An Encyclopaedia on Chinese History, Literature and Art

fenghuang 鳳凰, phoenixes

Aug 20, 2012 © Ulrich Theobald

The fenghuang 鳳凰, also written 鳳皇, mostly translated as "phoenix", was a fabulous beast in ancient Chinese mythology. The phoenix was an auspicious bird that appeared alone or in flocks in times when peace and prosperity are the result of a benevolent government.

There were different kinds of phoenixes, all of which had five different colours. These were the huang 凰 or huangniao 皇鳥 (or 凰鳥), luan 鸞 or luanniao 鸞鳥 and feng 鳳 or fengniao 鳳鳥. A phoenix looked like a pheasant (ji 雞 "hen"). The pattern of its head was interpreted as the character de 德 "virtue", that of the wings as yi 義 "righteousness", that of the back as li 禮 "proper behaviour", that of the shoulders as ren 仁 "kindheartedness", and the pattern on the belly as xin 信 "trustworthiness".

Figure 1. Red Phoenix and White Tiger
Rubbing of a relief stone from the Han period, showing a door knocker in the shape of a fierce animal (pushouxian 鋪首銜) between a red phoenix and a white tiger (baihu 白虎). In front of the phoenix, a winged person (yuren 羽人) can be seen who holds a magic mushroom (lingzhi 靈芝) and a plate (filled with a cinnabar pill?) in his hands. 94 × 175 cm. Excavated in Dongguan 東關 in Fangcheng 方城, Henan, and kept in the Nanyang Painting Museum of the Han Dynasty (Nanyang Hanhua Guan 南陽漢畫館). Source: Zhongguo meishu quanji bianji weiyuanhui 《中國美術全集》編輯委員會, ed. (1993). Zhongguo meishu quanji 中國美術全集, Huihua bian 繪畫編, Vol. 18, Huaxiangshi huaxiangzhuan 畫像石畫像磚 (Shanghai: Shanghai renmin meishu chubanshe), no. 167.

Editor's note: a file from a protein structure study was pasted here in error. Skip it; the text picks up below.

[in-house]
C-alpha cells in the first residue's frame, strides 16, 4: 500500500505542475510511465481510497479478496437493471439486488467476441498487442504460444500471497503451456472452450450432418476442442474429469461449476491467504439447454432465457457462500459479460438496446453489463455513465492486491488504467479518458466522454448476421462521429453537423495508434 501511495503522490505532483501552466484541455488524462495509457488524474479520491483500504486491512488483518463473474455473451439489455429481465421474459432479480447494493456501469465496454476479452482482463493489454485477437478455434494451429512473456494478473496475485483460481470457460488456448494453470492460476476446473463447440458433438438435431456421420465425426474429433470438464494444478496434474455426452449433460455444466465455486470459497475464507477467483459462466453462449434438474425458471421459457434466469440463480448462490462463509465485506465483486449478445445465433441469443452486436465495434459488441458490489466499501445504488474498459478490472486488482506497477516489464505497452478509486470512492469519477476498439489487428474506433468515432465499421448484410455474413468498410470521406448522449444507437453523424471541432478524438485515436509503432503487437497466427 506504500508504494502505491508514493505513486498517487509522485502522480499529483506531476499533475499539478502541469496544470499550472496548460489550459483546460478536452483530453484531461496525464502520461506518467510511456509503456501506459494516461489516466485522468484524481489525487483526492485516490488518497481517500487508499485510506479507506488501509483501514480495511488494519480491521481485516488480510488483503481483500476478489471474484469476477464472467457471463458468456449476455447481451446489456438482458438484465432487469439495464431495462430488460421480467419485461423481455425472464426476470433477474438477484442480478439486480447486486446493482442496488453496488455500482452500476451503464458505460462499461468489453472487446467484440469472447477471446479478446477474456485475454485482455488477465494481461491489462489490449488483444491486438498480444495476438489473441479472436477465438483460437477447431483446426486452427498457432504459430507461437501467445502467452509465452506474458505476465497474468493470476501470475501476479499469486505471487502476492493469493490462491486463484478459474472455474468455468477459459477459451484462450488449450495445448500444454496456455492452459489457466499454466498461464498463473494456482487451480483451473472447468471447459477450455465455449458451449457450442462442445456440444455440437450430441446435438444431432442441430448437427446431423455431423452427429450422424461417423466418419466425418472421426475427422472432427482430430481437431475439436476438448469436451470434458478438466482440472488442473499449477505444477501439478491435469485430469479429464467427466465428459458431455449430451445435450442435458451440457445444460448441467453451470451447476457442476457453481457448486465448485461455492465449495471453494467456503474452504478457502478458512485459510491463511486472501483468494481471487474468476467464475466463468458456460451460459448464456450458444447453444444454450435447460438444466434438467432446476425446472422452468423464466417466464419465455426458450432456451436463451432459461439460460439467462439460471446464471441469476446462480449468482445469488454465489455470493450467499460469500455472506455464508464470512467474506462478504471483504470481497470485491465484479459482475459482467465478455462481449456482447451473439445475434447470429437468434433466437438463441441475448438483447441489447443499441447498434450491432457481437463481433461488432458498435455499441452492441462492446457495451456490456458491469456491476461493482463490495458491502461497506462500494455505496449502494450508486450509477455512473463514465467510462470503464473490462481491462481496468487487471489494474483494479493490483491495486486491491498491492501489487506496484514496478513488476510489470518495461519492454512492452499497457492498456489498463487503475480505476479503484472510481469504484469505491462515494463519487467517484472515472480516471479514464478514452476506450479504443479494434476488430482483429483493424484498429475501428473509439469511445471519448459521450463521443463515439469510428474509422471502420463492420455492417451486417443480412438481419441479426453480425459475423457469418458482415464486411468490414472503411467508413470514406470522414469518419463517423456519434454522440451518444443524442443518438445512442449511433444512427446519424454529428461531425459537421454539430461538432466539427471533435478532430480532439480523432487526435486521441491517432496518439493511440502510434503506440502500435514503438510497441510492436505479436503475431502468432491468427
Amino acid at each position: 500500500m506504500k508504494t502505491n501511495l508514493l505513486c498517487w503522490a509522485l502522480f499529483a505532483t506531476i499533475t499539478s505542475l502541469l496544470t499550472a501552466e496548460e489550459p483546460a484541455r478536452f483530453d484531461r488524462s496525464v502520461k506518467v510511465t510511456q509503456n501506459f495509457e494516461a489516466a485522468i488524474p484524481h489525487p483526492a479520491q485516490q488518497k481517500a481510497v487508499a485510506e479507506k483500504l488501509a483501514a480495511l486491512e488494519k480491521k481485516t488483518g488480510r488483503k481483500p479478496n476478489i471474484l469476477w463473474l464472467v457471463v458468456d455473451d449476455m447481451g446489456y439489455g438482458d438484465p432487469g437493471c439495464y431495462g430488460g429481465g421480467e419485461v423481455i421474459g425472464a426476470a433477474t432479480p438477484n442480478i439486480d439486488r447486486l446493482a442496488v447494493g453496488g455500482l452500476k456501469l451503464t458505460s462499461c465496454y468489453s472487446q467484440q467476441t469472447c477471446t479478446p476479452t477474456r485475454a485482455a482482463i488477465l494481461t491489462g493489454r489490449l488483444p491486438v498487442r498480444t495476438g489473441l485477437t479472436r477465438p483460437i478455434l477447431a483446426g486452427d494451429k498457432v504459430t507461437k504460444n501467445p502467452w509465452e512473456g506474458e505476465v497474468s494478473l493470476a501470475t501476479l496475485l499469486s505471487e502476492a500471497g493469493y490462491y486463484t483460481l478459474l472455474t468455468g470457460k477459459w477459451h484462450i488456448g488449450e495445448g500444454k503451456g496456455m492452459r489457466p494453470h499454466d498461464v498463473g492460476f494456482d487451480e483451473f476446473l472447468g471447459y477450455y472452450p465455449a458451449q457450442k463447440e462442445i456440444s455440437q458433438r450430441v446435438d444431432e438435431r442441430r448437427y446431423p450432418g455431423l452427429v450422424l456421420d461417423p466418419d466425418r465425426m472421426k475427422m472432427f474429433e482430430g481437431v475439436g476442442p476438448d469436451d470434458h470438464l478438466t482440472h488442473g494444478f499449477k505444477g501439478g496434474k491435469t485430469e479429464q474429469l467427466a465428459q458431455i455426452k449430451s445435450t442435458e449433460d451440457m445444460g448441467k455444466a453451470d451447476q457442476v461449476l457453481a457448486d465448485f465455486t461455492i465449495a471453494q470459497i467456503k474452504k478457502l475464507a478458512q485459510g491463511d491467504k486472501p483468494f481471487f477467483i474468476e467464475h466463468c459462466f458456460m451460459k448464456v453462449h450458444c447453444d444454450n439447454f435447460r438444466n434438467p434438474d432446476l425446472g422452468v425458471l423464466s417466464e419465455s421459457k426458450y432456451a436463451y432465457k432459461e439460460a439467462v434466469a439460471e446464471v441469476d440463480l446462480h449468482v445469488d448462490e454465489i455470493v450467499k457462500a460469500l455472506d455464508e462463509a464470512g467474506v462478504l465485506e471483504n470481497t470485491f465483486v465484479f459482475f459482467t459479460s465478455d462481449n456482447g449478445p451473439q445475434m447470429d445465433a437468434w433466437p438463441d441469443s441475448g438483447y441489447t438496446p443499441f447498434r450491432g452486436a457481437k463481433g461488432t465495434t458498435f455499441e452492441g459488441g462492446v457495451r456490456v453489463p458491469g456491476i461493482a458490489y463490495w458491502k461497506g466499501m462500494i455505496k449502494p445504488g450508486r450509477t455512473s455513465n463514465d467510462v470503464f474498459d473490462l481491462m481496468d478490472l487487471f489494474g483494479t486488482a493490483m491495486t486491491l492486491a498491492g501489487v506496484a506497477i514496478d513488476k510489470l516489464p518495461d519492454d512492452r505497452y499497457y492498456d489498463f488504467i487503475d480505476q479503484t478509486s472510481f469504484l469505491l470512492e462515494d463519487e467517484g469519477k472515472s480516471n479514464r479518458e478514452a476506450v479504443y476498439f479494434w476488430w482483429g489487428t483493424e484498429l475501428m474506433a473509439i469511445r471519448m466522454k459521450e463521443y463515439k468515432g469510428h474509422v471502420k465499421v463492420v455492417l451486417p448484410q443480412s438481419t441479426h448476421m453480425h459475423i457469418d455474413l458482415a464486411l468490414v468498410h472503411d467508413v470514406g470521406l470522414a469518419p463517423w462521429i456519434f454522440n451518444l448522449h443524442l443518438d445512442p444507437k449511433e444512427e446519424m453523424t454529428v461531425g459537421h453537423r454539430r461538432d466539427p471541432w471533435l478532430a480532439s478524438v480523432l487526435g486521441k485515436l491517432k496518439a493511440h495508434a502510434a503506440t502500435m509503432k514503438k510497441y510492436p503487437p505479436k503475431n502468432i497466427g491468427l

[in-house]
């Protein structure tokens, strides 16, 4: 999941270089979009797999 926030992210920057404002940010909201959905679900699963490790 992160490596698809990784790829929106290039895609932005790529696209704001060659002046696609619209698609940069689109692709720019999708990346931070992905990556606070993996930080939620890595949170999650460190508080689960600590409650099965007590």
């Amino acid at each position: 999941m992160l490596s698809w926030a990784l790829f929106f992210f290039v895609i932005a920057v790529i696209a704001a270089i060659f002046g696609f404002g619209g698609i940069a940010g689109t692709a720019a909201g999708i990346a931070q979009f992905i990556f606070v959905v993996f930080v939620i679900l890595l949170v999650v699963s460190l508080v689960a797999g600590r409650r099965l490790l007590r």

The Classic Shangshu 尚書 "Book of Documents" says that when the pipe music of the syle shao 韶 was played, the phoenixes appeared to pay reverence. The Tang period 唐 (618-907)scholar Kong Yingda 孔穎達 (574-648) explained that the male was called feng, while the female bird was called huang. Feng is also a short term for phoenix.

Another name for phoenix or generally a kind of auspicious bird was yan 鶠, which is explained as a homonym to yan 偃 "to raise", because the phoenix (representing the female or the empress) used to ride with the wind, while the dragon (represending the male or the emperor) rode with the clouds. 鶠 is also a variant of yan 燕 "swallow", the xuanniao 玄鳥 "black bird". The swallow or phoenix was the totem bird of the Shang dynasty 商 (17th-11th cent. BC) because it impregnated the ancestress of the dynasty.

With the colour vermillion (zhu 朱), the phoenix symbolizes the direction south, heat and summer. In this representation it is called zhuque 朱雀 "vermillion sparrow".

Other auspicious animals are turtle (gui 龜) and unicorn (qilin 麒麟) and dragon (long 龍).

Yuan Ke 袁珂, ed. (1985). Zhongguo shenhua chuanshuo cidian 中國神話傳說詞典 (Shanghai: Shanghai cishu chubanshe), 91, 167.